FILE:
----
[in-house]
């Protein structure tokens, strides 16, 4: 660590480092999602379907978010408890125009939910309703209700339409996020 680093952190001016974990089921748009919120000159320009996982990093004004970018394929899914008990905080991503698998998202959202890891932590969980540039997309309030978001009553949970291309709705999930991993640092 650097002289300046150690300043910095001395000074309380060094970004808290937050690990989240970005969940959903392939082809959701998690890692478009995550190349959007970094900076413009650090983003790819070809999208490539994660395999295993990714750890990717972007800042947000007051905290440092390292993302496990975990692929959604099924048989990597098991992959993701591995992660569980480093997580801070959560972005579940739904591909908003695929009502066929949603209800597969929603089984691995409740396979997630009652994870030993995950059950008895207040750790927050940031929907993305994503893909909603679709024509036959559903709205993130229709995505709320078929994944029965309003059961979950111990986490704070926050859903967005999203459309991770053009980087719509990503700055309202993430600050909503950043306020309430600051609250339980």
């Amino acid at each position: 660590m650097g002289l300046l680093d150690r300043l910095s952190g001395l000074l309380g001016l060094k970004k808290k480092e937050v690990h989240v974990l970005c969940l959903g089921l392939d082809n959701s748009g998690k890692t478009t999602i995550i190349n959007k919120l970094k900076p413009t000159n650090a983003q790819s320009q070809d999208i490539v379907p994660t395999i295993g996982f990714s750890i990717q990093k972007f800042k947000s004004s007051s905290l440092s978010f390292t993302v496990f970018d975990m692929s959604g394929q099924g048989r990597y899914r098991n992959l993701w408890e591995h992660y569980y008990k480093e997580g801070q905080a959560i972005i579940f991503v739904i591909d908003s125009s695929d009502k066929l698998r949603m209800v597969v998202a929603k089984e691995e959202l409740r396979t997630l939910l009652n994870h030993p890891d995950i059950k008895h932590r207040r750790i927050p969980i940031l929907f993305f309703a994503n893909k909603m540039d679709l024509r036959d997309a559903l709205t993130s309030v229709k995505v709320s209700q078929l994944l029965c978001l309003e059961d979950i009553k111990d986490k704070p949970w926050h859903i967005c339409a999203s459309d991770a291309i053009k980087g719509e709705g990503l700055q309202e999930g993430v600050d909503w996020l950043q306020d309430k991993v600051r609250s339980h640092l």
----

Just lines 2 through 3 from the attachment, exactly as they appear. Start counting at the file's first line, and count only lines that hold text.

């Protein structure tokens, strides 16, 4: 660590480092999602379907978010408890125009939910309703209700339409996020 680093952190001016974990089921748009919120000159320009996982990093004004970018394929899914008990905080991503698998998202959202890891932590969980540039997309309030978001009553949970291309709705999930991993640092 650097002289300046150690300043910095001395000074309380060094970004808290937050690990989240970005969940959903392939082809959701998690890692478009995550190349959007970094900076413009650090983003790819070809999208490539994660395999295993990714750890990717972007800042947000007051905290440092390292993302496990975990692929959604099924048989990597098991992959993701591995992660569980480093997580801070959560972005579940739904591909908003695929009502066929949603209800597969929603089984691995409740396979997630009652994870030993995950059950008895207040750790927050940031929907993305994503893909909603679709024509036959559903709205993130229709995505709320078929994944029965309003059961979950111990986490704070926050859903967005999203459309991770053009980087719509990503700055309202993430600050909503950043306020309430600051609250339980």
């Amino acid at each position: 660590m650097g002289l300046l680093d150690r300043l910095s952190g001395l000074l309380g001016l060094k970004k808290k480092e937050v690990h989240v974990l970005c969940l959903g089921l392939d082809n959701s748009g998690k890692t478009t999602i995550i190349n959007k919120l970094k900076p413009t000159n650090a983003q790819s320009q070809d999208i490539v379907p994660t395999i295993g996982f990714s750890i990717q990093k972007f800042k947000s004004s007051s905290l440092s978010f390292t993302v496990f970018d975990m692929s959604g394929q099924g048989r990597y899914r098991n992959l993701w408890e591995h992660y569980y008990k480093e997580g801070q905080a959560i972005i579940f991503v739904i591909d908003s125009s695929d009502k066929l698998r949603m209800v597969v998202a929603k089984e691995e959202l409740r396979t997630l939910l009652n994870h030993p890891d995950i059950k008895h932590r207040r750790i927050p969980i940031l929907f993305f309703a994503n893909k909603m540039d679709l024509r036959d997309a559903l709205t993130s309030v229709k995505v709320s209700q078929l994944l029965c978001l309003e059961d979950i009553k111990d986490k704070p949970w926050h859903i967005c339409a999203s459309d991770a291309i053009k980087g719509e709705g990503l700055q309202e999930g993430v600050d909503w996020l950043q306020d309430k991993v600051r609250s339980h640092l």